In a strongly worded open letter published on Friday, the signatories warned “the pandemic is not over”, and said the failure to vaccinate the world was down to “self-defeating nationalism, pharmaceutical monopolies and inequality”.
An estimated 20 million deaths from Covid-19 in the past two years had been “avoidable”, according to the letter, and while leaders in wealthy countries had become “complacent”, billions of people globally remained vulnerable to the virus and are facing severe illness and death.
The letter, coordinated by the People’s Vaccine Alliance, comes on the second anniversary of the declaration by the World Health Organization (WHO) that the coronavirus outbreak had become a pandemic.
Former and current leaders of 40 countries, including the former president of Malawi Joyce Banda, Tanzania’s President Samia Suluhu Hassan, and the former UN secretary general Ban Ki-moon, are among other signatories, who also include business leaders such as Paul Polman, former head of Unilever, and easyJet’s Johan Lundgren as well as leading economists, scientists, humanitarians and religious leaders.
Banda said: “Let us be clear: this pandemic is far from over in Africa and across the world. We are seeing, with each day, thousands of avoidable deaths.”
The letter urges world leaders to fund the next stages of vaccines, treatment and testing, and provide protective equipment needed by healthcare workers around the globe. Current vaccines may not work against future variants, the signatories warned.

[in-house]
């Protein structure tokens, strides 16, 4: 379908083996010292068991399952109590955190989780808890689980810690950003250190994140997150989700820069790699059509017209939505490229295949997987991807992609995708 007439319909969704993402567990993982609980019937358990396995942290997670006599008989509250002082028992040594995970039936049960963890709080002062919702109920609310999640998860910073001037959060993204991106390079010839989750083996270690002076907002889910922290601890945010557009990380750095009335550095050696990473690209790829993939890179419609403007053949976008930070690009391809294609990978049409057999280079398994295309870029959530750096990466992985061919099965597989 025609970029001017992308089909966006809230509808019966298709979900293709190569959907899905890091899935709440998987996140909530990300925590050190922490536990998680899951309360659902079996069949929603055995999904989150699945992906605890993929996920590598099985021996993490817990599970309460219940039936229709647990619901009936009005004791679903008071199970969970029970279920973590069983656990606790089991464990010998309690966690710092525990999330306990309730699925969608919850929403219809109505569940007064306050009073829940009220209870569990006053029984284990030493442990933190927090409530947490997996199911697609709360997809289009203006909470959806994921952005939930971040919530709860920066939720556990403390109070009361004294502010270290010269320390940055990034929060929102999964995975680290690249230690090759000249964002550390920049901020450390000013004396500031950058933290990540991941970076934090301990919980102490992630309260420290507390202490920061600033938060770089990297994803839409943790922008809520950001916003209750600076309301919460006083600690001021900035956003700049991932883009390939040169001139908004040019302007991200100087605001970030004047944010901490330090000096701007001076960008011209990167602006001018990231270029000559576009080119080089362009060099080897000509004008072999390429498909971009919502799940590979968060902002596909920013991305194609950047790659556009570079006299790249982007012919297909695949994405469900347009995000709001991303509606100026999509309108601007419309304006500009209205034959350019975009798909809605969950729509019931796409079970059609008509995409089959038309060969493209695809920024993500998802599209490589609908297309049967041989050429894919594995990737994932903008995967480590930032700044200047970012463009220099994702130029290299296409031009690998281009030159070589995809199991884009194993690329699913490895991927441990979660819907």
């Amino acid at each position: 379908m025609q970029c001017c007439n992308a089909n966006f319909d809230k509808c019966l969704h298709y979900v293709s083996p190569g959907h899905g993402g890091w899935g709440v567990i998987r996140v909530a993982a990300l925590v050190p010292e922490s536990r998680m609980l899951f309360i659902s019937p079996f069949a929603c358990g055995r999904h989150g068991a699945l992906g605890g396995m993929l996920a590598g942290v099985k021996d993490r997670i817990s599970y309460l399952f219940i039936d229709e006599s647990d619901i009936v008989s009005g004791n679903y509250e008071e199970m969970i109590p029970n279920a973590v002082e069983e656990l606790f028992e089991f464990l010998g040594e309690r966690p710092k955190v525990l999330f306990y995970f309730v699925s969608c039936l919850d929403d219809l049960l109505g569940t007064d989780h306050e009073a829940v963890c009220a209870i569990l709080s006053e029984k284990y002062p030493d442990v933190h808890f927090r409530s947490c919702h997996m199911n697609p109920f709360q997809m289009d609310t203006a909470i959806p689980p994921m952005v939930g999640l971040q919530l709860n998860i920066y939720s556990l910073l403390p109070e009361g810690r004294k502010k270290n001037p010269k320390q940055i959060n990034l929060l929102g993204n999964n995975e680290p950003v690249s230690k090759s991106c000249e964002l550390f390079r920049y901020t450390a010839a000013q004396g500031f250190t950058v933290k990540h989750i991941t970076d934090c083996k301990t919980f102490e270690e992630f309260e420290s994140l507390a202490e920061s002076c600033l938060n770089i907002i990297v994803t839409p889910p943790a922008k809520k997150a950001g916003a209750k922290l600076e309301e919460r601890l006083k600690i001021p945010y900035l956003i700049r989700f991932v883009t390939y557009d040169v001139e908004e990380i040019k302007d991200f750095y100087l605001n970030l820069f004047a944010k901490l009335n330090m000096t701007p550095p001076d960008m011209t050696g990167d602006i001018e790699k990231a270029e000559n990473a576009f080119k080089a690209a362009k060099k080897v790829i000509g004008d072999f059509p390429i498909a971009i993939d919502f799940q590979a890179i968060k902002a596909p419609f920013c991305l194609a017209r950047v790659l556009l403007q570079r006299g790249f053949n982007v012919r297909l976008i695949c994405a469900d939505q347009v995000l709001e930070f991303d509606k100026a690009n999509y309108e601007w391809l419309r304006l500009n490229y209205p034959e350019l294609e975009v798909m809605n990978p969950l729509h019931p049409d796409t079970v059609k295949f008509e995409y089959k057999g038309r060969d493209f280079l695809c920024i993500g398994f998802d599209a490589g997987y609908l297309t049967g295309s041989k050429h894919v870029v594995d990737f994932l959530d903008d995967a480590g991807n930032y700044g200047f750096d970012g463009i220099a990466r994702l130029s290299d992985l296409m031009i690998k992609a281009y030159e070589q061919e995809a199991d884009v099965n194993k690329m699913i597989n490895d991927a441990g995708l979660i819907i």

The UK, EU and Switzerland were singled out for continuing to block a waiver on lifting intellectual property rules that would enable the redistribution and scaling-up of the Covid response.
India and South Africa first proposed the temporary waiver on WTO rules for intellectual property in October 2020. It is supported by more than 100 countries, including the US and Australia.
A few pharmaceutical corporations retain the power to dictate vaccine supply distribution and price, the letter added, and “have the power to decide who lives and dies”. It was up to world leaders, and particularly rich countries, to change this situation, it said.
The letter comes after Amnesty International claimed last year that six pharmaceutical companies that had developed Covid-19 vaccines were fuelling a global human rights crisis, citing their refusal to sufficiently waive intellectual property rights, share vaccine technology and boost global vaccine supply.